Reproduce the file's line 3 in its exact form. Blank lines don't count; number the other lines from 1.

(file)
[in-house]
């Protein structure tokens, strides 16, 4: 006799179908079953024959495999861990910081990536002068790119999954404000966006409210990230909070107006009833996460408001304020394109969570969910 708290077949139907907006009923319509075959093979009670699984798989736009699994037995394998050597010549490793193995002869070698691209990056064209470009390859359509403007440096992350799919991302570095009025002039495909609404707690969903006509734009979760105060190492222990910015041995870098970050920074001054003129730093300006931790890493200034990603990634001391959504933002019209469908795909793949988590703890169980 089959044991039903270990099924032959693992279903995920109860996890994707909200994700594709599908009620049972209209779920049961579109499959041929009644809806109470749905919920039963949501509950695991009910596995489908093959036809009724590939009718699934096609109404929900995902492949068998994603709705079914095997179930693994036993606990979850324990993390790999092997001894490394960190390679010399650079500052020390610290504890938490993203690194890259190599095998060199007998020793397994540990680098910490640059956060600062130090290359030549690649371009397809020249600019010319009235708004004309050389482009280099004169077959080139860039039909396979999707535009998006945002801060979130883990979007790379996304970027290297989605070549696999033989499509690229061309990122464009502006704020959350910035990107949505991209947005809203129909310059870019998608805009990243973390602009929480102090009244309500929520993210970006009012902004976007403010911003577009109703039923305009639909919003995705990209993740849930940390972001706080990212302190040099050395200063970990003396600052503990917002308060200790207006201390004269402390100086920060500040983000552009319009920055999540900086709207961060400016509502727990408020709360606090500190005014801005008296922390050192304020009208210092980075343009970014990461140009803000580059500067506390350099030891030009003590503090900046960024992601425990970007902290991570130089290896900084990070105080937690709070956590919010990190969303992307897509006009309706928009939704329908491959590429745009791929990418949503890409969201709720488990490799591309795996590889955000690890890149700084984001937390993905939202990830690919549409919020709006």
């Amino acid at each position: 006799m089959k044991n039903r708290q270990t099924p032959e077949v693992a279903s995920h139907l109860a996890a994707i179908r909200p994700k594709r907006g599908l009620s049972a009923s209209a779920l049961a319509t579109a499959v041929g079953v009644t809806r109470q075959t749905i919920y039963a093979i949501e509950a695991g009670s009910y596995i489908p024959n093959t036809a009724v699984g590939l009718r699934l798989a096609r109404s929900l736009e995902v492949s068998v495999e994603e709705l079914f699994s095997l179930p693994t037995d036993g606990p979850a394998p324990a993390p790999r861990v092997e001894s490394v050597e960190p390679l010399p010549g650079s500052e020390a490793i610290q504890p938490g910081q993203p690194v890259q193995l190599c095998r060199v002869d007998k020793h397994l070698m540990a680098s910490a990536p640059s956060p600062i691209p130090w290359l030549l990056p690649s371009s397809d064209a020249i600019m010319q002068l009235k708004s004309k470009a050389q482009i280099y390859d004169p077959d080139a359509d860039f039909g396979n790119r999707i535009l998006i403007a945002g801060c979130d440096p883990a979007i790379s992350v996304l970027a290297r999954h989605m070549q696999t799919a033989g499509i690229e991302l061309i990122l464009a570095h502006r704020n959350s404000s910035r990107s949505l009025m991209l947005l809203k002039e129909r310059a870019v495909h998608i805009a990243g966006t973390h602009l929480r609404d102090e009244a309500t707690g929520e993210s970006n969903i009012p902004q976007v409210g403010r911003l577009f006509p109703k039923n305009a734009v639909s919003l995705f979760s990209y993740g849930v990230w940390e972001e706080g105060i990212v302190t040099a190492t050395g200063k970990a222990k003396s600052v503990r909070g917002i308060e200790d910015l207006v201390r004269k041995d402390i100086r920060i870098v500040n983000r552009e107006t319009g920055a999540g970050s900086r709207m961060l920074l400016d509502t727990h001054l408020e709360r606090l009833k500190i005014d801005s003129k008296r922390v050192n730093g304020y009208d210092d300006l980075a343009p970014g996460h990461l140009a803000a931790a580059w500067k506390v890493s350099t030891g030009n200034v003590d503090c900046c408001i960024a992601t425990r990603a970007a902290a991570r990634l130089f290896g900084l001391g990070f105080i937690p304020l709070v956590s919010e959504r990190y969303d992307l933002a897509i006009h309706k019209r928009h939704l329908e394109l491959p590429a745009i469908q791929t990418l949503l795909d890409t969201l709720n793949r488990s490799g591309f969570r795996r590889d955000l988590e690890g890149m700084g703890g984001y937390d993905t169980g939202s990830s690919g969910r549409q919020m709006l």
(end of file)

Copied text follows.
């Amino acid at each position: 006799m089959k044991n039903r708290q270990t099924p032959e077949v693992a279903s995920h139907l109860a996890a994707i179908r909200p994700k594709r907006g599908l009620s049972a009923s209209a779920l049961a319509t579109a499959v041929g079953v009644t809806r109470q075959t749905i919920y039963a093979i949501e509950a695991g009670s009910y596995i489908p024959n093959t036809a009724v699984g590939l009718r699934l798989a096609r109404s929900l736009e995902v492949s068998v495999e994603e709705l079914f699994s095997l179930p693994t037995d036993g606990p979850a394998p324990a993390p790999r861990v092997e001894s490394v050597e960190p390679l010399p010549g650079s500052e020390a490793i610290q504890p938490g910081q993203p690194v890259q193995l190599c095998r060199v002869d007998k020793h397994l070698m540990a680098s910490a990536p640059s956060p600062i691209p130090w290359l030549l990056p690649s371009s397809d064209a020249i600019m010319q002068l009235k708004s004309k470009a050389q482009i280099y390859d004169p077959d080139a359509d860039f039909g396979n790119r999707i535009l998006i403007a945002g801060c979130d440096p883990a979007i790379s992350v996304l970027a290297r999954h989605m070549q696999t799919a033989g499509i690229e991302l061309i990122l464009a570095h502006r704020n959350s404000s910035r990107s949505l009025m991209l947005l809203k002039e129909r310059a870019v495909h998608i805009a990243g966006t973390h602009l929480r609404d102090e009244a309500t707690g929520e993210s970006n969903i009012p902004q976007v409210g403010r911003l577009f006509p109703k039923n305009a734009v639909s919003l995705f979760s990209y993740g849930v990230w940390e972001e706080g105060i990212v302190t040099a190492t050395g200063k970990a222990k003396s600052v503990r909070g917002i308060e200790d910015l207006v201390r004269k041995d402390i100086r920060i870098v500040n983000r552009e107006t319009g920055a999540g970050s900086r709207m961060l920074l400016d509502t727990h001054l408020e709360r606090l009833k500190i005014d801005s003129k008296r922390v050192n730093g304020y009208d210092d300006l980075a343009p970014g996460h990461l140009a803000a931790a580059w500067k506390v890493s350099t030891g030009n200034v003590d503090c900046c408001i960024a992601t425990r990603a970007a902290a991570r990634l130089f290896g900084l001391g990070f105080i937690p304020l709070v956590s919010e959504r990190y969303d992307l933002a897509i006009h309706k019209r928009h939704l329908e394109l491959p590429a745009i469908q791929t990418l949503l795909d890409t969201l709720n793949r488990s490799g591309f969570r795996r590889d955000l988590e690890g890149m700084g703890g984001y937390d993905t169980g939202s990830s690919g969910r549409q919020m709006l």